Barnaby Joyce and Nationals’ sugar stance doesn’t pass pub test | Editorial

INSTEAD of taxing sugary drinks to reduce obesity, Deputy Prime Minister Barnaby Joyce has a much better solution – “stop eating so much and do a bit of exercise”.

Mr Joyce was backed by Assistant Minister for Rural Health and fellow National MP, David Gillespie, who practised medicine for 33 years.

Mr Gillespie said the best way to beat obesity was to get on the ELF diet and the DME program – that is Eat Less Food and Do More Exercise.

While the good doctor has a point, he’s overlooking how difficult many people find it to motivate themselves to live a healthy lifestyle, as well as the research showing sugar has many addictive qualities.

Let’s apply the logic of Mr Joyce and Mr Gillespie to cigarettes.

Instead of taxing cigarettes, people who smoke should either show some willpower and stop smoking, or exercise more to counteract the negative effects smoking has on their body.

It just wouldn’t pass the pub test – even in the pub’s smoko room.

Mr Joyce, who by his own admission, has “a bunger every now and then”, said taxing cigarettes was a “completely different argument, because cigarettes will kill you”.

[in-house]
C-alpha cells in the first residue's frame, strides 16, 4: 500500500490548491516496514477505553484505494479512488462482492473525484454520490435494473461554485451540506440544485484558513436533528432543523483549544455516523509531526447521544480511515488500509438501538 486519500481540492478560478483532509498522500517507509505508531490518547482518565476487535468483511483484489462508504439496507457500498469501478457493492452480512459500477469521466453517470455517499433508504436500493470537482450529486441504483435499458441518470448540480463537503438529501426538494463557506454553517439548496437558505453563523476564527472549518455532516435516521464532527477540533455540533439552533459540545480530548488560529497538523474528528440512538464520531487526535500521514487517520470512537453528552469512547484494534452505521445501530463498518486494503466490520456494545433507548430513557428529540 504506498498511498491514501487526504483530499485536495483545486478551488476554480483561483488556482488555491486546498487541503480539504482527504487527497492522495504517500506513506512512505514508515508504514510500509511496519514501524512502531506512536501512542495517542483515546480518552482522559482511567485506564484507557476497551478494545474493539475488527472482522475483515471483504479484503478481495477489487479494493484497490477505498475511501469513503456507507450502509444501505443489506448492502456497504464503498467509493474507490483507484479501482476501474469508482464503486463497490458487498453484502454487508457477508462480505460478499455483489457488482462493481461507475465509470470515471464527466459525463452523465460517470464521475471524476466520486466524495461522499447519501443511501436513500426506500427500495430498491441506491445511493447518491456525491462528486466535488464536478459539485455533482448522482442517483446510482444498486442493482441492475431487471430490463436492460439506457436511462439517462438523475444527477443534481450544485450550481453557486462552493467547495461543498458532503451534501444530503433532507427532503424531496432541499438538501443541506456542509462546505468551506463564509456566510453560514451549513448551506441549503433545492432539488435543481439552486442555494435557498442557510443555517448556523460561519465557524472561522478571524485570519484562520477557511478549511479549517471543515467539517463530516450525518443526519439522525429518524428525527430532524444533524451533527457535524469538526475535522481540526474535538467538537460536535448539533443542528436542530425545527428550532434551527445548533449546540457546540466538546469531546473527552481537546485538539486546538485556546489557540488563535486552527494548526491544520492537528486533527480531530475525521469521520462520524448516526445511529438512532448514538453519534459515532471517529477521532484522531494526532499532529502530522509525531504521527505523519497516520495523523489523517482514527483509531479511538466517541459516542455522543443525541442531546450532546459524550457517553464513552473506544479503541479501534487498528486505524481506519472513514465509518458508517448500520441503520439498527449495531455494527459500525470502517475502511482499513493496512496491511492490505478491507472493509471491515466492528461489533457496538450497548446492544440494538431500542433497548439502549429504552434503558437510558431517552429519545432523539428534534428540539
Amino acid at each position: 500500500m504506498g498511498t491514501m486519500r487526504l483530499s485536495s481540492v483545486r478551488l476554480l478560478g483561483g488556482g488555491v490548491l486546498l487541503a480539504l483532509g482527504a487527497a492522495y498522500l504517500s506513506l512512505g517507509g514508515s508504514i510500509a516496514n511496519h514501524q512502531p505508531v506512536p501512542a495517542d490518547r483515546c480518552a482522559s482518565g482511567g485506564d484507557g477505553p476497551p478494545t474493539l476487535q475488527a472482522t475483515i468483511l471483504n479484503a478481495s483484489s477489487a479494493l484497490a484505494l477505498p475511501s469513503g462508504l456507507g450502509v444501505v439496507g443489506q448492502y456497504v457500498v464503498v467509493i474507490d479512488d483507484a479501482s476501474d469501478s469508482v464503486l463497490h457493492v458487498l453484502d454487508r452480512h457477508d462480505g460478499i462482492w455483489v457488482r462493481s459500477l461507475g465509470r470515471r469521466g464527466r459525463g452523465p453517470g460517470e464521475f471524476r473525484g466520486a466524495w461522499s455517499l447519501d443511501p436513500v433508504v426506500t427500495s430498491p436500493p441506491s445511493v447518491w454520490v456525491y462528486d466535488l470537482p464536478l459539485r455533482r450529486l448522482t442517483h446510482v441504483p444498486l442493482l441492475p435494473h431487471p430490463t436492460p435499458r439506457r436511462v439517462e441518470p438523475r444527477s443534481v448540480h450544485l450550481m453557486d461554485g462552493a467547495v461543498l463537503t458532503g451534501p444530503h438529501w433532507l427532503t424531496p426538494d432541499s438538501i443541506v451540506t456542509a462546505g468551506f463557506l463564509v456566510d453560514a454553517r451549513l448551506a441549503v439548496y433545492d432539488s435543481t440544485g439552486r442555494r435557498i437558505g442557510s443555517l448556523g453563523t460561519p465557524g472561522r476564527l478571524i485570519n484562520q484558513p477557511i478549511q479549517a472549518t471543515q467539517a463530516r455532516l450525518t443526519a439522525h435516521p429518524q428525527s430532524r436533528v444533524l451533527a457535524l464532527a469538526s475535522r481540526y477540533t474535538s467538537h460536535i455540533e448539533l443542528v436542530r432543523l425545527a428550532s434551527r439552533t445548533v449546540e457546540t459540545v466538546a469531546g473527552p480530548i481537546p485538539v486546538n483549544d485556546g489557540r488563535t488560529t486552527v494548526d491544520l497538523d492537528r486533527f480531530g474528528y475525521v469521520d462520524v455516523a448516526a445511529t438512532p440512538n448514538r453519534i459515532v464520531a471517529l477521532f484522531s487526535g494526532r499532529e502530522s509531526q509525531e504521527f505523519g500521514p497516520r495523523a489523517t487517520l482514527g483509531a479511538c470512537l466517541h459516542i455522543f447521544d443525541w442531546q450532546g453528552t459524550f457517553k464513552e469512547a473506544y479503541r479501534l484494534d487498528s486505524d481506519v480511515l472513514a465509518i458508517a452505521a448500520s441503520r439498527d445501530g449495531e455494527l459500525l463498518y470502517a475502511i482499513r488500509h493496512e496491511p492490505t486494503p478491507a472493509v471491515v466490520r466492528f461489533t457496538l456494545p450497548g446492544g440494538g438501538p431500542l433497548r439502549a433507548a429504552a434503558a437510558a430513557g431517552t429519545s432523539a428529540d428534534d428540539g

Unfortunately for millions of Australians, obesity will also kill you – and yes, sugar is not the only cause of obesity but there is an intrinsic link between sugar intake and weight gain.

It’s common knowledge that being overweight or obese increases a person's risk of developing long-term health conditions, including cardiovascular disease, high blood pressure and Type 2 diabetes. 

In its latest guidelines, the National Health and Medical Research Council recommends we limit our consumption of “foods and drinks containing added sugars such as confectionery, sugar-sweetened soft drinks and cordials, fruit drinks, vitamin waters, energy and sports drinks”.

There’s an argument to be had that the Nationals’ stance has nothing to do with health or facts, and everything to do with the party’s strong core of sugar cane-growing voters in northern NSW and southern Queensland.

Denying a wide held belief of industry experts for political purposes is something we should all be familiar with in this day and age (climate change anyone?).

So who do we listen to for health advice? The Nationals or the health experts?

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